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The Gardens of the Alhambra
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The Gardens of the Alhambra

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Ages Play Time Players
8+ 45-60 minutes 2-6

Designer(s): Dirk Henn

Publisher(s): Rio Grande Games, Queen, Asmodee North America

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Product Description

Landscape the gardens of the Alhambra by planting orange trees, lemon trees, palm trees and lavender trees. The playing tiles lie in front of you. Each one shows four different kinds of tree, with varying numbers of each tree. Plant your trees skillfully so that you surround as many buildings as possible. And remember that some buildings are more valuable than others: a tower is worth more than a seraglio and chambers more than the arcades.

Product Information

Product Reviews


Average Rating: 3.3 in 3 reviews

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Tile Laying Game with a Scoring Twist
May 28, 2011

I really like this game. High quality.

It's easy to explain and play... but be careful to understand the scoring. Scoring happens throughout the game. Place your tile to match other flowers. You score and maybe several other players score as well. The key, of course, is to make sure you score more.

While the strategy is important for older children and adults, younger people can play along. Just pick a tile, lay it down and score it.

At the end you have a beautiful flower garden.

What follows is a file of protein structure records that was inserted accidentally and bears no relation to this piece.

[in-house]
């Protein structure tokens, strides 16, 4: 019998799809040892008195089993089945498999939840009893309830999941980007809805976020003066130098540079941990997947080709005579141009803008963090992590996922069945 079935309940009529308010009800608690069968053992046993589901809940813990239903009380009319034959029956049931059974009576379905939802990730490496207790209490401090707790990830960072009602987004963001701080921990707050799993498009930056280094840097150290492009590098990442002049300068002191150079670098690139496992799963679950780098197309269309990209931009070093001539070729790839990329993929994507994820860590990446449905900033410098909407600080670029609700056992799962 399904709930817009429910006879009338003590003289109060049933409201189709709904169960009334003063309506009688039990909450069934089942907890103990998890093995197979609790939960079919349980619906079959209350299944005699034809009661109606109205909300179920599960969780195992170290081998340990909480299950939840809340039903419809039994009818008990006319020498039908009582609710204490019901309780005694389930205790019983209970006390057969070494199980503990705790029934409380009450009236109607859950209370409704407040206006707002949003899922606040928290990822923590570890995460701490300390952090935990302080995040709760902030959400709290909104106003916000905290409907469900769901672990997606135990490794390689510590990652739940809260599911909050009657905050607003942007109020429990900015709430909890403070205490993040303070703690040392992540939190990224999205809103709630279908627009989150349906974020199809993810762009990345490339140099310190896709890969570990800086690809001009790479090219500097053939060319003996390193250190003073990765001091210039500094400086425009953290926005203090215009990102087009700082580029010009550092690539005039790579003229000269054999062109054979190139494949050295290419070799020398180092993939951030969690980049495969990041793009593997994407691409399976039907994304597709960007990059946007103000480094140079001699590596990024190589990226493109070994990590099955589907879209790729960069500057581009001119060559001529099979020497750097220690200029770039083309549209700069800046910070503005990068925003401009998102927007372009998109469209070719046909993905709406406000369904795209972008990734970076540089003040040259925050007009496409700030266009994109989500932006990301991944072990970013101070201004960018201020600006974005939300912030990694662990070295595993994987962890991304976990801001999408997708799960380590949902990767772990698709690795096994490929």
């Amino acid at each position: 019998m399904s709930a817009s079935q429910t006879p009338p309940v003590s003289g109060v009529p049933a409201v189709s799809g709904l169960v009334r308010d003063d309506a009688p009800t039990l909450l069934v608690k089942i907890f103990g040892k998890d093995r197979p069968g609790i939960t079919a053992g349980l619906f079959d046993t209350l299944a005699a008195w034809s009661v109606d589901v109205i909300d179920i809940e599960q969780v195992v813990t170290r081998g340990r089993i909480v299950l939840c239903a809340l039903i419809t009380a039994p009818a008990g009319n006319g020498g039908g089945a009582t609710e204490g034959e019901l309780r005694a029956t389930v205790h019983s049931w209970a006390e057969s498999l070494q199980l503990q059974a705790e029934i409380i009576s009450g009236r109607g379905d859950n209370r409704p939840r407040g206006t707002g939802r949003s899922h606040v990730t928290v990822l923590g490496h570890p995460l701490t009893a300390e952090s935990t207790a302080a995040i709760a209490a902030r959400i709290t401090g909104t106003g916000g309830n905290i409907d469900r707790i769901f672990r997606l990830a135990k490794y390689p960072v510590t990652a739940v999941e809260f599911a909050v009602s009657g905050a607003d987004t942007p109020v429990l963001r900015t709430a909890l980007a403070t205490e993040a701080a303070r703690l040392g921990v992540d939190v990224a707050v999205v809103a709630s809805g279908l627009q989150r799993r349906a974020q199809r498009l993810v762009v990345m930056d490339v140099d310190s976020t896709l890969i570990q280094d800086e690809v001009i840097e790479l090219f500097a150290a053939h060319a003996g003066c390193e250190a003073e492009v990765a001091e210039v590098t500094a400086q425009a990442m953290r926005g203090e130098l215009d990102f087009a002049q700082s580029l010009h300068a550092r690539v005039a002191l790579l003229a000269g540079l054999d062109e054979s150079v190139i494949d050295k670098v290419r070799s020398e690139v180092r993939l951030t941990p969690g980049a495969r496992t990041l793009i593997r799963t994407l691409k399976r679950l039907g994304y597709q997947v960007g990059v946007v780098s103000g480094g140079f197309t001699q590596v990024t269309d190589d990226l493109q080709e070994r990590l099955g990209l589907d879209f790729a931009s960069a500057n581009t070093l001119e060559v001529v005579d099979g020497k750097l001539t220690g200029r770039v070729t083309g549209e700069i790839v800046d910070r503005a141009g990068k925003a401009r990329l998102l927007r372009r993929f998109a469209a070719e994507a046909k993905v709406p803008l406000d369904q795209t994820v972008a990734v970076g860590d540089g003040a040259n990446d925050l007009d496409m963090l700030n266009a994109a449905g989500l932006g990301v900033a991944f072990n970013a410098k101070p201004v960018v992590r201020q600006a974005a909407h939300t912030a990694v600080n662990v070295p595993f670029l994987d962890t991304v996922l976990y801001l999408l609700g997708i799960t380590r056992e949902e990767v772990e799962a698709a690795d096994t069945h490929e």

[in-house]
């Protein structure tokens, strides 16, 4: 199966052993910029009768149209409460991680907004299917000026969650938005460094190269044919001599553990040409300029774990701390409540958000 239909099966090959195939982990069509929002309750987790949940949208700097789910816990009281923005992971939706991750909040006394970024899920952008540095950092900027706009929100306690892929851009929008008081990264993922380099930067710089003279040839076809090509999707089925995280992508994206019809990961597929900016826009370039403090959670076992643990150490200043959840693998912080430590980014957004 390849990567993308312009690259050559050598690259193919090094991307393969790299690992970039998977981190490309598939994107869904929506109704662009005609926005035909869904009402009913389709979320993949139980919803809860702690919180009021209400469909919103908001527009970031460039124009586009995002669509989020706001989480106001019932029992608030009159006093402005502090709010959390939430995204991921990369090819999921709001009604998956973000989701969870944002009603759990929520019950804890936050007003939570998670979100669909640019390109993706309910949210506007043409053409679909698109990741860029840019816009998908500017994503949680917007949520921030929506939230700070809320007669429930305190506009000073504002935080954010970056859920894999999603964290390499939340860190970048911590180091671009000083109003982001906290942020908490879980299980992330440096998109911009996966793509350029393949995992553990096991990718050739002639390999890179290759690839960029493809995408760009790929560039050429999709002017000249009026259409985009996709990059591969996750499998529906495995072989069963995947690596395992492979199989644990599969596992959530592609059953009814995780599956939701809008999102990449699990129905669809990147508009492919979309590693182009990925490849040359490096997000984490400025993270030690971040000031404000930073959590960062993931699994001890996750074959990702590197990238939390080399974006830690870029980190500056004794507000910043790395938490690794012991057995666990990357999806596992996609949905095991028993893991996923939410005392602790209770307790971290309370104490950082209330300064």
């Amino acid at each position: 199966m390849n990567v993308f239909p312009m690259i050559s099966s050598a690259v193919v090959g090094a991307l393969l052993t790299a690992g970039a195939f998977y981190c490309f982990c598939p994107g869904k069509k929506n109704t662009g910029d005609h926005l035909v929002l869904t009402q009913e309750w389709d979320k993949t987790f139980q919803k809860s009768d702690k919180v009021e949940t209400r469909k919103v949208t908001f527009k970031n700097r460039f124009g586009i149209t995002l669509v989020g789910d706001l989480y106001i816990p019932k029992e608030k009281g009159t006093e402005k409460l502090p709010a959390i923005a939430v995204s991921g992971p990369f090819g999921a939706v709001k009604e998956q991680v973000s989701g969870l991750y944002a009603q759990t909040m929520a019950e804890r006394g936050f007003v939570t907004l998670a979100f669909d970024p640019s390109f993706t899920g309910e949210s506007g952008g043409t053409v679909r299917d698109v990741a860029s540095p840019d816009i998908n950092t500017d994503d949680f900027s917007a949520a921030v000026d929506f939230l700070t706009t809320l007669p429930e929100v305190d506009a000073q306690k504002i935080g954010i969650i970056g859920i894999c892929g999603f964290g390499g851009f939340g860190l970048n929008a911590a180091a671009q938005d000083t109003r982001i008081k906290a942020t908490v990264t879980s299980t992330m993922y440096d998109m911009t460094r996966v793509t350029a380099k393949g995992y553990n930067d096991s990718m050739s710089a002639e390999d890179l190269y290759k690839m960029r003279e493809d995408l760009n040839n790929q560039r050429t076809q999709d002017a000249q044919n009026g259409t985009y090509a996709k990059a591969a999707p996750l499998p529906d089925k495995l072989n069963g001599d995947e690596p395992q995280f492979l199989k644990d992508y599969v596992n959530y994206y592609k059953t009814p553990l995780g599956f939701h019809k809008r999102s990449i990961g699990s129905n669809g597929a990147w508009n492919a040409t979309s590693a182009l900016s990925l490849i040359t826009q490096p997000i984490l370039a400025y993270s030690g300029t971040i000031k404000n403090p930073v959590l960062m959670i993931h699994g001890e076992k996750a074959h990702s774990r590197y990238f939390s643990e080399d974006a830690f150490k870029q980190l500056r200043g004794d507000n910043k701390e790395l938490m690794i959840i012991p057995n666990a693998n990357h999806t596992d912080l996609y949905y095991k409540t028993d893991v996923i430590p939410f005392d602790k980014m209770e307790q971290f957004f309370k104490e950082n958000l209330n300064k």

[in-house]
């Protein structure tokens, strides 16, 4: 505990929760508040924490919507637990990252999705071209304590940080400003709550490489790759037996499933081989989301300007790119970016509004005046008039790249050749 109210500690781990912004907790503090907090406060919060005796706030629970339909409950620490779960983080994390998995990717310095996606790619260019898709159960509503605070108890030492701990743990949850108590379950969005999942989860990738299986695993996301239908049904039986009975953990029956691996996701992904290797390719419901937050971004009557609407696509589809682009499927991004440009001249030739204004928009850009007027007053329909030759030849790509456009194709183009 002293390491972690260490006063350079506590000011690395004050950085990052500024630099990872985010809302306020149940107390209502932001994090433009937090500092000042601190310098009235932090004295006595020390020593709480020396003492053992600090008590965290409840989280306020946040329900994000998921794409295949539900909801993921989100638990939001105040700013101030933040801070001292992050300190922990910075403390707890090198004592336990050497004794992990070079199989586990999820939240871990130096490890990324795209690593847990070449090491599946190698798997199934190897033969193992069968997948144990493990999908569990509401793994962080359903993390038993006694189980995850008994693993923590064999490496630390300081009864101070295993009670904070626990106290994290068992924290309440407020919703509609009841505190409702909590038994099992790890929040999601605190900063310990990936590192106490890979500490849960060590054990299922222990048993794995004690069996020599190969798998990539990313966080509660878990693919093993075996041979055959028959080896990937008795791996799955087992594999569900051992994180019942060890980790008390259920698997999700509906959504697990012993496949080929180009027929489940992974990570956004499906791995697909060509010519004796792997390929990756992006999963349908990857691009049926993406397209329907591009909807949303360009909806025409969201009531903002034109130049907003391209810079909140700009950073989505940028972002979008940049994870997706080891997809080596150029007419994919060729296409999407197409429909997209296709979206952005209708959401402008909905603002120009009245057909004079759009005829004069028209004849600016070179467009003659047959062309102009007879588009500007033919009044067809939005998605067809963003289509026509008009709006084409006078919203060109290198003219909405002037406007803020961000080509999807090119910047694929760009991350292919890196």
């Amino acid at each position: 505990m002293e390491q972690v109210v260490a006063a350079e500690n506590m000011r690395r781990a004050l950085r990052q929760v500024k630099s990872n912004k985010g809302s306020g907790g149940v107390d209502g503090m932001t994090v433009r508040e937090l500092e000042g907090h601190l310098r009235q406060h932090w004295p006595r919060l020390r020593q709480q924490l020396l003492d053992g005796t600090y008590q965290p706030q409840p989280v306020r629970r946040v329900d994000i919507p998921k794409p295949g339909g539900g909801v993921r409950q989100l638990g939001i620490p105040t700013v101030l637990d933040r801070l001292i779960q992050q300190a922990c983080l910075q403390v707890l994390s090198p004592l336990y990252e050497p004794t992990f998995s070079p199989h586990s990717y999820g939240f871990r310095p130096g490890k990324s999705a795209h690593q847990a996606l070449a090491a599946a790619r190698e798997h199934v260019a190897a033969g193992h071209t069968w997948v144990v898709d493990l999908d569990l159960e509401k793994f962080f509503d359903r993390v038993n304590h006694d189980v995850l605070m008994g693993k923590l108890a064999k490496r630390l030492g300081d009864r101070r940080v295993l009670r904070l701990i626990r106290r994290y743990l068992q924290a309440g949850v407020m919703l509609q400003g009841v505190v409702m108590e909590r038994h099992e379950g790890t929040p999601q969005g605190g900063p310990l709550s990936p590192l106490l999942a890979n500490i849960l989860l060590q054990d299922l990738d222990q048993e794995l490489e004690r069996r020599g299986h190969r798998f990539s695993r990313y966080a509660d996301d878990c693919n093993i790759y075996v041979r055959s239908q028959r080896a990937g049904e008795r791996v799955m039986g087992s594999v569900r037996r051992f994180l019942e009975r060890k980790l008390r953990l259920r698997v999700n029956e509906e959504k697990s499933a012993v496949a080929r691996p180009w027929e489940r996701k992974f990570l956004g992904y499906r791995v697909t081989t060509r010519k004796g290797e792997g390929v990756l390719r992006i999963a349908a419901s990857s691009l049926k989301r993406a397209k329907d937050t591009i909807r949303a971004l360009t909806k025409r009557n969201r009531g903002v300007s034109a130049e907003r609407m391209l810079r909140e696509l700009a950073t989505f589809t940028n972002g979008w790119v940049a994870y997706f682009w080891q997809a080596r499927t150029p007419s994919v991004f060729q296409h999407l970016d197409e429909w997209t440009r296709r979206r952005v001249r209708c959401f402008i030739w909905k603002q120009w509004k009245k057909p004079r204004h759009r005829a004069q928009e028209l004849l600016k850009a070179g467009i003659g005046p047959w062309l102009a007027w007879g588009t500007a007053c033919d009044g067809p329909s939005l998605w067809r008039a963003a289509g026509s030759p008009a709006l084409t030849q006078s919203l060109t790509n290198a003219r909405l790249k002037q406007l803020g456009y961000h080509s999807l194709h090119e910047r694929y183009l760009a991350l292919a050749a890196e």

Cute little game that's not too involved
February 21, 2006

Well, don't get me wrong about the three stars. There's nothing "wrong" with this game per se; clear and simple rules and clean game play. You lay tiles with flowers on them hoping to surround the most points (thus winning them), while hopefully getting your oponents to waste flowers winning low points. Fairly straightfoward, and there are a number of different and unobvious strategies possible.

The only reason I don't give it more is that it's just not super involving. It's a little dry and bean-counterish.

What's interesting is that there are indications that the game designers had originally tried to pump more into this game but then decided at the last minute to keep things simple. For instance, there are "up" arrows on the points tiles but there's no meaning to this orientation. Also, there are paths but in the end they also mean nothing.

In the end, however, those elements probably tested badly, adding complexity for its own sake.

So I'd bet that for the kind of people who like this kind of game they will love Gardens because it's good-looking, well made and relatively interesting.

A numbers game
May 06, 2001

I admit that Carat is not the world's most wonderful game, but there is something about it that does catch my fancy.

On first glance, it looks as though the game should be fairly simple. All you're doing, after all, is placing a square tile on the board that gives a number--and the same number, at that--to the four competing colors. Yet choosing the best spot for that tile often turns out to take a minute or two of thought. The number you need for your own color on one side of the square gives that same number to the other three colors on the other three sides, you see... and therein lies the challenge.

I'd also like to mention that we found the three-tile variation not to take especially longer than the basic one-tile rule. It seemed to make playing more fun, as you were more likely to have a tile you were glad to play, and thus faster, since you didn't sit and worry which of your two or three bad choices you were going to force yourself to take.

Carat is not for everybody, since you have to enjoy playing around with simple arithmetic... but if you do, this is a nice game to do it with! Colorful, clever, clear, and quick.

Note: this review refers to a different release of this product.

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